Updated: Feb 8
There are so many new terms to learn when you’re just getting started publishing children’s books. Sometimes it almost seems like you’re learning a foreign language.
What’s a “WIP”?
Is “bleed” a good thing? Or should I get a Band-Aid?
And what on earth is a “dummy?” (Besides what I feel like trying to learn all this new vocabulary!)
If there’s one publishing term that you would expect us all to be on the same page about, it might be the word “editor.”
Surely there can’t be any confusion about all that red ink?
Can there? 🤔
The word “editor” can mean very different things to different people in the publishing world - and often it depends on who you’re talking to. There are two types of editors that I find are most often confused in conversations about publishing - freelance editors and acquisitions editors.
Freelance Editors: Independent Contractors
Freelance editors are hired by authors (and occasionally publishing houses) to provide a specific editorial service. They charge by the word, page, or project, and use their unique set of skills to help each author make their manuscript the best it can be.
Freelance editors operate as independent contractors, and you can find them on sites like Fiverr, Upwork, or Reedsy, or vetted lists like this one. They are most often utilized by authors who are self-publishing, though some authors hoping for a traditional deal may hire a freelance editor to help them put their best foot forward when they query.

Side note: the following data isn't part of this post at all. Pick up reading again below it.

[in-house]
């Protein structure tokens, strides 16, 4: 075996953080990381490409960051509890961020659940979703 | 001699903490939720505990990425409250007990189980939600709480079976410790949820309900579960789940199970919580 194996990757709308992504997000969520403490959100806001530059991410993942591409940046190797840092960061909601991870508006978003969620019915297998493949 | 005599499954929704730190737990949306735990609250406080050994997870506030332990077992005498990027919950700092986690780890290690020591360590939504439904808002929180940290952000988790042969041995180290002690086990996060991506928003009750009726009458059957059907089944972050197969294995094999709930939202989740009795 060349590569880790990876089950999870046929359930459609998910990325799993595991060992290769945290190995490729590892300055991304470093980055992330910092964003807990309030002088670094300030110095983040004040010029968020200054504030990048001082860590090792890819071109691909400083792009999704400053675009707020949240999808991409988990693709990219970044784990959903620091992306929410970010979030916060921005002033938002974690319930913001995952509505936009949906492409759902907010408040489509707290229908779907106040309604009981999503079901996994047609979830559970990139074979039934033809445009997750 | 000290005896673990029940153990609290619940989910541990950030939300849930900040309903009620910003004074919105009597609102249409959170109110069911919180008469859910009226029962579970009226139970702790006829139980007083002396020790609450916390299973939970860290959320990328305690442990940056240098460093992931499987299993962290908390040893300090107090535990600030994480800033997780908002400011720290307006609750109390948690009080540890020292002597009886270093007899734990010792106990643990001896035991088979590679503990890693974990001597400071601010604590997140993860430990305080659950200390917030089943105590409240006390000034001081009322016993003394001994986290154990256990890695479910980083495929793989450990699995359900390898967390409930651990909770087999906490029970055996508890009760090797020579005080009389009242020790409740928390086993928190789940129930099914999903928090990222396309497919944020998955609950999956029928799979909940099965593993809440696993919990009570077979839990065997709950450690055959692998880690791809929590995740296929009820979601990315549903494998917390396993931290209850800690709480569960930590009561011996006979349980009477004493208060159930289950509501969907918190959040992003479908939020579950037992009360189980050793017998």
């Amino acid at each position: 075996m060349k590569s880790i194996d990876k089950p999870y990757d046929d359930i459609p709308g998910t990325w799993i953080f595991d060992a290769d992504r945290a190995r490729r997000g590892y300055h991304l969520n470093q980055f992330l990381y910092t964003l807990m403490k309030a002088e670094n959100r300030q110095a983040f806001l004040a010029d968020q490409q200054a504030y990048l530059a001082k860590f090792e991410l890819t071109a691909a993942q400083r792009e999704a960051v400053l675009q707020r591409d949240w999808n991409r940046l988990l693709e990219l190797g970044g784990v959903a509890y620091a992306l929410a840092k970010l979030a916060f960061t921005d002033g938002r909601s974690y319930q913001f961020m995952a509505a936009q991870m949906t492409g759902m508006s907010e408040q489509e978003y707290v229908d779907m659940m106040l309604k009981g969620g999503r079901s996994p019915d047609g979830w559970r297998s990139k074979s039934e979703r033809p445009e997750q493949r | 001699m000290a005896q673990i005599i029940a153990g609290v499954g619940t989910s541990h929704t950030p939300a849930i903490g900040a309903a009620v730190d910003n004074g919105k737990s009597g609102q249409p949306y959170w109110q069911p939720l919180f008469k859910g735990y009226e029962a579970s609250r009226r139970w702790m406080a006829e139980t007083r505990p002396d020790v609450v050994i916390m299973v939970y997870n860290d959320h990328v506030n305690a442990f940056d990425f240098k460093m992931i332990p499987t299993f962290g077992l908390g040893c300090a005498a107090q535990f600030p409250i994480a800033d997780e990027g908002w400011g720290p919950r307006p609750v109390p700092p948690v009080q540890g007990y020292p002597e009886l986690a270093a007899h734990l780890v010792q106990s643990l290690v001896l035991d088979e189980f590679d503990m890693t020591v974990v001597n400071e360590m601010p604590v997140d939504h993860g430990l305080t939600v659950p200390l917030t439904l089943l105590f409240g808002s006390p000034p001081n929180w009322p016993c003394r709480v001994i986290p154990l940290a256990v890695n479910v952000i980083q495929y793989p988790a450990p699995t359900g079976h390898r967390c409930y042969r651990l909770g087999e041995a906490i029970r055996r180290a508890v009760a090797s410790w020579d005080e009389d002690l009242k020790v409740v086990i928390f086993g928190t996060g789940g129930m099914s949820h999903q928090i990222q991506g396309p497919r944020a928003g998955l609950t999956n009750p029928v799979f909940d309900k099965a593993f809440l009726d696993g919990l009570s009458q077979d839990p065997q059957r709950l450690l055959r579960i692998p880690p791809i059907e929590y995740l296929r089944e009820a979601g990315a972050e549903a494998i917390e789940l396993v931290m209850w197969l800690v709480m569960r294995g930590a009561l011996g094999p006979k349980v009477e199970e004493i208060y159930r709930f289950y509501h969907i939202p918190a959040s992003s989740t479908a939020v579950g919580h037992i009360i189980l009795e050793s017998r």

What you need to know about freelance editors:
1. They often have specialties.
Because freelance editors are hired by many different authors to work on lots of different manuscripts, they have to be able to customize their approach to meet the needs of each individual author. Sometimes one freelance editor can do it all. But not all of them have the same skills or specialty areas. You might find freelance editors who specialize in one or more of the following areas:
⭐️ Developmental editing - These editors focus on the “big picture” of a manuscript. They help authors restructure plots, develop characters, strengthen subplots, or explore existing themes.
Developmental editing is the first type of editing a manuscript should undergo, and it may take several passes to get a story to a point where it’s ready for the next stage of editing. This is because developmental editing often requires big changes, and big changes take time. Developmental editing is often like cleaning out a closet so it can be reorganized - sometimes it has to get worse before it can get better!